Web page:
When it comes time to having children, couples who have known cases of NF should be seen by a genetics counselor. A genetics counselor will assess risks associated with pregnancy, and will offer different kinds of services to help with maternal well-being. One relatively new "service" that is available to couples is preimplantation genetic diagnosis.

Preimplanation genetic diagnosis is a technique used to detect genetic "defects" within embryos prior to implantation. This can not only be used for couples who have known  chromosomal disorders (ex: NF), but also for couples with sex linked conditions (ex: hemophilia), carriers of single gene disorders (ex: cystic fibrosis) and women who have had recurrent pregnancy loss.  

This process is done in conjunction with  in vitro fertilization, and is a little bit tedious. So here's how it's done: 

1. Egg retrieval and fertilization occurs in a laboratory 

2. Five days after the embryos are developed, several cells are microsurgically removed from the embryos. The DNA of the cells is tested to see whether or not the "problematic" gene is present in the embryo. 

3. Once "healthy" embryos are discovered, they are implanted into the uterus through the process of in vitro fertilization. 

Sounds pretty simple, right?! Well this process can be pretty lengthy... it can take 4-6 weeks to complete one cycle of IVF. The genetic testing takes 1-2 weeks minimum. Then you have to take into consideration all the appointments you need to be scheduled for... it can take a while! Also, this procedure is relatively expensive. One round of IVF can cost $10,000 - $15,000 and then the genetic testing can tack on an extra $4,000 - $5,000... IVF is also not guaranteed to work and couples may need several rounds of treatment before they are successful.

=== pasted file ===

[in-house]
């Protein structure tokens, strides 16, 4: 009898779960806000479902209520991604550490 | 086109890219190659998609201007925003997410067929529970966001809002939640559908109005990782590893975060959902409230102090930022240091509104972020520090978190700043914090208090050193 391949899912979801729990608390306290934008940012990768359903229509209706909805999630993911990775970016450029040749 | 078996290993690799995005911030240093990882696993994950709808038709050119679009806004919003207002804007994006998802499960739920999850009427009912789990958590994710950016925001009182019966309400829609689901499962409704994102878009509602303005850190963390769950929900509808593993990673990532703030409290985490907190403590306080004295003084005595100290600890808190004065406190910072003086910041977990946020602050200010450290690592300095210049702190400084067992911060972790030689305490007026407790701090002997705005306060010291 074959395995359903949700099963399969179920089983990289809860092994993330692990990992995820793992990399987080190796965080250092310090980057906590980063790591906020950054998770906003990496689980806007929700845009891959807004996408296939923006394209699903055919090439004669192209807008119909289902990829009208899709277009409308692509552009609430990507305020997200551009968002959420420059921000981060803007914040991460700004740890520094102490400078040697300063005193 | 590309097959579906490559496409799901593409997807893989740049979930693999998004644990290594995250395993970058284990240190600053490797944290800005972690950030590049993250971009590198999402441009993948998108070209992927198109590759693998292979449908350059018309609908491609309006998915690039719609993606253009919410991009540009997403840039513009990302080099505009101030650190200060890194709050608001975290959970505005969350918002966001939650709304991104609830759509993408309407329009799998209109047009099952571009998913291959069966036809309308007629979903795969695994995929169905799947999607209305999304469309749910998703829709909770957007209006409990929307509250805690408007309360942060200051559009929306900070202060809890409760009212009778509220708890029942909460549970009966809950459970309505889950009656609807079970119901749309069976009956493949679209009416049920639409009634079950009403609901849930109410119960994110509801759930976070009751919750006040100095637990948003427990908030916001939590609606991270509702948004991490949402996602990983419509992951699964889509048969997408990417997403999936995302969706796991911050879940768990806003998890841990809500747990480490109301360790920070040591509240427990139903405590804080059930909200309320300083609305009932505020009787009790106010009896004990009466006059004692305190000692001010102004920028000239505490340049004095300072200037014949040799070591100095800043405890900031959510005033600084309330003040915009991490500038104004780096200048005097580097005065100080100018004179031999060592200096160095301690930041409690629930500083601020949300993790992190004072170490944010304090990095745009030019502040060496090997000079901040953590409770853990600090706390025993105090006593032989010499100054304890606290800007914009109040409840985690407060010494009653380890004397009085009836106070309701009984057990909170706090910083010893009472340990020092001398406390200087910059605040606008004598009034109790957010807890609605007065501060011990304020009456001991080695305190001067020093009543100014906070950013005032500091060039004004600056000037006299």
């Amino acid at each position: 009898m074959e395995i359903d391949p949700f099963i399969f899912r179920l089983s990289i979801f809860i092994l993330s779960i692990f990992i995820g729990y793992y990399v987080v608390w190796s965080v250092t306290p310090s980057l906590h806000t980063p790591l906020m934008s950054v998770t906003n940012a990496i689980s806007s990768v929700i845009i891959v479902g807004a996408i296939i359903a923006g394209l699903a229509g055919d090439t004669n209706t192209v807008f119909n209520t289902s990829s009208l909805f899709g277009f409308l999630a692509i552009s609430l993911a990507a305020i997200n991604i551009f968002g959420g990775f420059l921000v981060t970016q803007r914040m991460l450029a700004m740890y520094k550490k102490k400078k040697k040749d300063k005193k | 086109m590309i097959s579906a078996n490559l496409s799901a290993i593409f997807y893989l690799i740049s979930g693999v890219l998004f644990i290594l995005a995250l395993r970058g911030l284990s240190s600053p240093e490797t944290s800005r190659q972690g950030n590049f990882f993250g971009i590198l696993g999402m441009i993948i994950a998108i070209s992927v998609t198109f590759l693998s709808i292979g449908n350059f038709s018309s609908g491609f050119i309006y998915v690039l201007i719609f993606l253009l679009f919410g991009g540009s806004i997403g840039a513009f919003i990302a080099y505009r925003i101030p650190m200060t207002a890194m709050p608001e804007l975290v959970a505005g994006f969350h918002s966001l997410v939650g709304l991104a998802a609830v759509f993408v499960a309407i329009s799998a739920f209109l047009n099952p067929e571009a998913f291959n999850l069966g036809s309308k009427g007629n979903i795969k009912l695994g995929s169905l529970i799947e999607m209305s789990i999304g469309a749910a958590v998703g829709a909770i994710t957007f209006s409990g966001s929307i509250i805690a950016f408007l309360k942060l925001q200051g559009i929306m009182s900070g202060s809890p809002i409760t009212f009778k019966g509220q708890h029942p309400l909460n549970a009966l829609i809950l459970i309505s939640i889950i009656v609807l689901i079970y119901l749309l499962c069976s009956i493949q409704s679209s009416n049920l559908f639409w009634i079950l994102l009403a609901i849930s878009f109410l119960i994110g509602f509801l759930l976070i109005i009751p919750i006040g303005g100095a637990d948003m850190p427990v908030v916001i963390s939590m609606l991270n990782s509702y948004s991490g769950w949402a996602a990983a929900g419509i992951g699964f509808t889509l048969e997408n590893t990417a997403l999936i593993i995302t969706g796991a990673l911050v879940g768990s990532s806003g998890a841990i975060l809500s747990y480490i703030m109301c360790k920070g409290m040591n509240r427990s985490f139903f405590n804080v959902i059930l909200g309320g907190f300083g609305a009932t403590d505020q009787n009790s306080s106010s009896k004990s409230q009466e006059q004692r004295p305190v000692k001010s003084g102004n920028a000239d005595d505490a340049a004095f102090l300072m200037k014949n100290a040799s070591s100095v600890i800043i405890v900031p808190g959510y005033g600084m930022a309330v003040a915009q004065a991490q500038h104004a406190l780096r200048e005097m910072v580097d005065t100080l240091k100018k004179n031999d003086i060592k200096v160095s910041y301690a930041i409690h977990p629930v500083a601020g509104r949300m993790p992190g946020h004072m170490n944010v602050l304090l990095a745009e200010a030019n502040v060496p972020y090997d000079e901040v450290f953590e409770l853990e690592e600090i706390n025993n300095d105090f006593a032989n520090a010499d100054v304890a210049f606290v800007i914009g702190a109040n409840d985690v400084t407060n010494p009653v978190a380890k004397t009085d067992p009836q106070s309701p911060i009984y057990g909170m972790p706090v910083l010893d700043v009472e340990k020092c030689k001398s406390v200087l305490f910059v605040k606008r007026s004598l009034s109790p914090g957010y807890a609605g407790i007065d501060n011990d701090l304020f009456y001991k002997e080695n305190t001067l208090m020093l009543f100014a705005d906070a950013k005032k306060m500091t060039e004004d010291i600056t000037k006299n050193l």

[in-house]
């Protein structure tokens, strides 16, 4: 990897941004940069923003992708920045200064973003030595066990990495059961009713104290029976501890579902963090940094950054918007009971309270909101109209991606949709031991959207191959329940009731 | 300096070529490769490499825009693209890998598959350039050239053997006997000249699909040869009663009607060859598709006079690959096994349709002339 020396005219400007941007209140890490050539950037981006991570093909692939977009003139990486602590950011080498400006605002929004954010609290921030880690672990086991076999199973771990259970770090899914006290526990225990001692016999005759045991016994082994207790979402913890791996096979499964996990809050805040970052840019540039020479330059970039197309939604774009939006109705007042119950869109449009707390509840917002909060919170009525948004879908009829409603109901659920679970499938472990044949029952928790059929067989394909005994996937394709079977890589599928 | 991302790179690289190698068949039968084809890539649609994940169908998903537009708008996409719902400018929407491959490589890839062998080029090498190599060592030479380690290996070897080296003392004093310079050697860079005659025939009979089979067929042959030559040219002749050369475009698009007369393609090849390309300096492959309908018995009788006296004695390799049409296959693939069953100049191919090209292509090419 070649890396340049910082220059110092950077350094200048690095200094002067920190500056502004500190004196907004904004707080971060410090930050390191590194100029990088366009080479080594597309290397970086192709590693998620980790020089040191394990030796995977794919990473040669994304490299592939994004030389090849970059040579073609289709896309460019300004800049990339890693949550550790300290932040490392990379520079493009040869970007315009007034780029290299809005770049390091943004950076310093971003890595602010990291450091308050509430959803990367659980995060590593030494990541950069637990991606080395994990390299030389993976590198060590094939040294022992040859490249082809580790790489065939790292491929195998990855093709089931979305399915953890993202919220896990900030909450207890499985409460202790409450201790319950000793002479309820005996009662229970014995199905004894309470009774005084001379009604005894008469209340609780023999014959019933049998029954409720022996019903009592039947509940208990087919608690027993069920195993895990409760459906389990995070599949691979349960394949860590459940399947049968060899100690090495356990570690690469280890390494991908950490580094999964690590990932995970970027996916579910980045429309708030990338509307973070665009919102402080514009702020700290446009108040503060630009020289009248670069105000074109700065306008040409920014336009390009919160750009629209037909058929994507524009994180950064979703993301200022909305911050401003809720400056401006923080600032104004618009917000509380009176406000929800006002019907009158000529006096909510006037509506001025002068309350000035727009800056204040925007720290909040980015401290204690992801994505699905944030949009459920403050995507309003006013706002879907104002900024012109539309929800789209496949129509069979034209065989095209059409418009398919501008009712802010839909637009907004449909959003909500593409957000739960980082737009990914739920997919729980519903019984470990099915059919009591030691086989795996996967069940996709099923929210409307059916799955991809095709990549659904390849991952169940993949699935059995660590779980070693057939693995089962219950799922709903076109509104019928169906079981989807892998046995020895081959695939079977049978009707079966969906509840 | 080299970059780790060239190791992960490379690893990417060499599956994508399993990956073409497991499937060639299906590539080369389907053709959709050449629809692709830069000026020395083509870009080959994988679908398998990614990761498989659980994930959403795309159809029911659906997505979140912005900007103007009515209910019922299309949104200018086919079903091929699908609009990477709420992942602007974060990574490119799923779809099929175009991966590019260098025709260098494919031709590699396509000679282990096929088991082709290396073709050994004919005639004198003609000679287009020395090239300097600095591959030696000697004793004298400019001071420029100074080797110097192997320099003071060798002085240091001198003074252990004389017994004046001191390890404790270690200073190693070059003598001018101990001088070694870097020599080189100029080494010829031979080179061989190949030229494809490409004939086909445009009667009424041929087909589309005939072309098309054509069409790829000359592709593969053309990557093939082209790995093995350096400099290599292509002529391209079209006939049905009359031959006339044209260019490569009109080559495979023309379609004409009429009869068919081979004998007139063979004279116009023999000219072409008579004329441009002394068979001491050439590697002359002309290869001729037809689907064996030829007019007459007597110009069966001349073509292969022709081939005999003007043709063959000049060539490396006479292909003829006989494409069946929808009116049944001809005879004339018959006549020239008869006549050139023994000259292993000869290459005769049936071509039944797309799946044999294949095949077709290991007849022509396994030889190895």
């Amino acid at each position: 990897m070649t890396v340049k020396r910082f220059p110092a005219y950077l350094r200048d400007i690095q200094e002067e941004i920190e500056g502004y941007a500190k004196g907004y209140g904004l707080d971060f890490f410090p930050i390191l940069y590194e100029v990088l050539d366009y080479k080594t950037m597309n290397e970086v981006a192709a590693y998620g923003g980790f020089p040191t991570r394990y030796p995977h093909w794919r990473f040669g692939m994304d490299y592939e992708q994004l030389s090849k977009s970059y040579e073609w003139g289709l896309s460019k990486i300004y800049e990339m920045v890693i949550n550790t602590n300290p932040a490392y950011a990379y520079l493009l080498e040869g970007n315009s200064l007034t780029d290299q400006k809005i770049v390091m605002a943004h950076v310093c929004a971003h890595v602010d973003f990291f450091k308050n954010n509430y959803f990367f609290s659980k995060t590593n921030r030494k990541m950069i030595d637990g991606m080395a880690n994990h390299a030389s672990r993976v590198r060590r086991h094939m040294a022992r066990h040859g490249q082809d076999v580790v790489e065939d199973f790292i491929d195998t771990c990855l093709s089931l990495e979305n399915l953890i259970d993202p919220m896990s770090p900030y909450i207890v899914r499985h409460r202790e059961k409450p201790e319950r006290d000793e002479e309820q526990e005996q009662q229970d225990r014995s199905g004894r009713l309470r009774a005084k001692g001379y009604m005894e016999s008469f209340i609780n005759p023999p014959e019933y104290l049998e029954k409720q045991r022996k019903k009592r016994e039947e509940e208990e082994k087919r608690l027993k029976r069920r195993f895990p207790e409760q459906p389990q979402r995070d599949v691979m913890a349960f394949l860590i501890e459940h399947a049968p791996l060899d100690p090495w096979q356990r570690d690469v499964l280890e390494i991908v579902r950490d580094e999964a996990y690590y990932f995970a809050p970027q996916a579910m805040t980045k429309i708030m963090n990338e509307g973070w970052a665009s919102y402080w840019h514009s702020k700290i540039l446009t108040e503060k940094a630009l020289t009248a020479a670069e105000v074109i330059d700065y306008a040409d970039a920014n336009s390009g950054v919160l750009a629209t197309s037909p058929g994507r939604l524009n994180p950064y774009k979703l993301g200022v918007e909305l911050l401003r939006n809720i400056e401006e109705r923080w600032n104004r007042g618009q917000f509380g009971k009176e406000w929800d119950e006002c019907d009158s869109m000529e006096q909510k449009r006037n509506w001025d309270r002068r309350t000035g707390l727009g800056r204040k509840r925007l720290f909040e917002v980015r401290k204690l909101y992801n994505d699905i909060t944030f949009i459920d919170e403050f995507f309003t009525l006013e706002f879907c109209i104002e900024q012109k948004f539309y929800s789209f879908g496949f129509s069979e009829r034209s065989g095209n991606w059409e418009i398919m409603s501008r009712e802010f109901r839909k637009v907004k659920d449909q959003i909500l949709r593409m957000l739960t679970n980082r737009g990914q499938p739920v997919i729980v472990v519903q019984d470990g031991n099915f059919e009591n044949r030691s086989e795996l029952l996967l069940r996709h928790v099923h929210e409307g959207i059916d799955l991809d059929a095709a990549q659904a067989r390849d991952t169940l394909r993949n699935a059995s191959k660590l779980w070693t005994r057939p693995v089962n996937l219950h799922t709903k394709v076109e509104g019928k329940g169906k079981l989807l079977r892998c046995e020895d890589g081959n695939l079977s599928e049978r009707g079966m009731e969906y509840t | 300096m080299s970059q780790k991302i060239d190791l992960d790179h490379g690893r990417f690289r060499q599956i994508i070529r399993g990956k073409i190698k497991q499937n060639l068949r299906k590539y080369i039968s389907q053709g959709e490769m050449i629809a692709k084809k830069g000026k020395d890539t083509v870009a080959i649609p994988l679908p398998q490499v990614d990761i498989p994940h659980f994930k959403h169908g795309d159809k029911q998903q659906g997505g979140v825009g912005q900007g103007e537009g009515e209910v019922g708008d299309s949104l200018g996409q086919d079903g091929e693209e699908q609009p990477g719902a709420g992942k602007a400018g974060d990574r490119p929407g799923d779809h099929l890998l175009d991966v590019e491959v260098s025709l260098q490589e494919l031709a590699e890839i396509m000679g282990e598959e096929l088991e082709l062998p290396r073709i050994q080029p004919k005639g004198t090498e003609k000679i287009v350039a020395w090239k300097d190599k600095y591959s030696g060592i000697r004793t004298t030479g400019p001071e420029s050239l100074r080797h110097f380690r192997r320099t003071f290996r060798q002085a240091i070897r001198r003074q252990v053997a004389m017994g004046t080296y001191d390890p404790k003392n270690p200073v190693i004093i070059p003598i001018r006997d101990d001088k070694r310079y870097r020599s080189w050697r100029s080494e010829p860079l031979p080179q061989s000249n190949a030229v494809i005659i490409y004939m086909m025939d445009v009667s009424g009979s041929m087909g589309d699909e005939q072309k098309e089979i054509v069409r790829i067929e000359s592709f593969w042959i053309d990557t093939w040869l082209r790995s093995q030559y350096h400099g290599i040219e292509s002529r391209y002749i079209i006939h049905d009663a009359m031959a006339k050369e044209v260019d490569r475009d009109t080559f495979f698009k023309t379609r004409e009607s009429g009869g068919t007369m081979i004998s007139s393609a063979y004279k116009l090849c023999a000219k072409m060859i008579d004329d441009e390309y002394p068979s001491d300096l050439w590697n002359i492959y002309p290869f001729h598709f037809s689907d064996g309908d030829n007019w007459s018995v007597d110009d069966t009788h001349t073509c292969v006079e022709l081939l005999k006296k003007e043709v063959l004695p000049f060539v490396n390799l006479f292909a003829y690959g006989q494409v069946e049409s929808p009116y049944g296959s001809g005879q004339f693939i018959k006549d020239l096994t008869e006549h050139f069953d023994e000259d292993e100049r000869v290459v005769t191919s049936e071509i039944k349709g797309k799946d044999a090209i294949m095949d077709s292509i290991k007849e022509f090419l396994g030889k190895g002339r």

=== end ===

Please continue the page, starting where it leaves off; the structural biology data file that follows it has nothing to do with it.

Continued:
Now I tried finding some statistics for you all on how "guaranteed" this procedure is, and from the looks of it, it seems pretty darn reliable. Since only the unaffected embryos are implanted, you are pretty much guaranteed to avoid the gene you are trying to avoid. However, other genetic variances may still be passed onto your child... this technology does not prevent all genetic anomalies. 

This technology still remains relatively controversial in the medical community, and many people have many different opinions on the use of it. It has recently gained some traction in the media for allowing people to create the "perfect designer baby", but keep in mind that it can be used for MUCH more than that. 


- Court



Resources: 
http://www.conceive.ca/wp-content/uploads/2016/04/Genesis-Genetics-Financials-8-Apr-2016.pdf
http://americanpregnancy.org/infertility/preimplantation-genetic-diagnosis/



Monday, July 31, 2017

Dating with a Chronic Illness

Dating is hard. I didn't date in middle school, or high school, or even in university for that matter. I always struggled with making meaningful relationships with guys.

I was very insecure while I was in school, to the point that even friends and family didn't know about my health struggles. I kept everything a secret, because I was so petrified of being judged and/or ostracized. I struggled to keep friendships going, none the less a romantic relationship.  

I always felt like I was not worthy of love or belonging because of my genetic condition. I never understood why someone would choose to be with me, because that would mean they were also choosing to be with my genetic condition. I tend to be a very forward thinker, and would always think things like "Well, what happens if in the very very far future I get sick? What happens if tumours start growing everywhere? What happens if we get married in the future and want kids and this darn thing gets passed along?" -- I mean, I think WAY too much.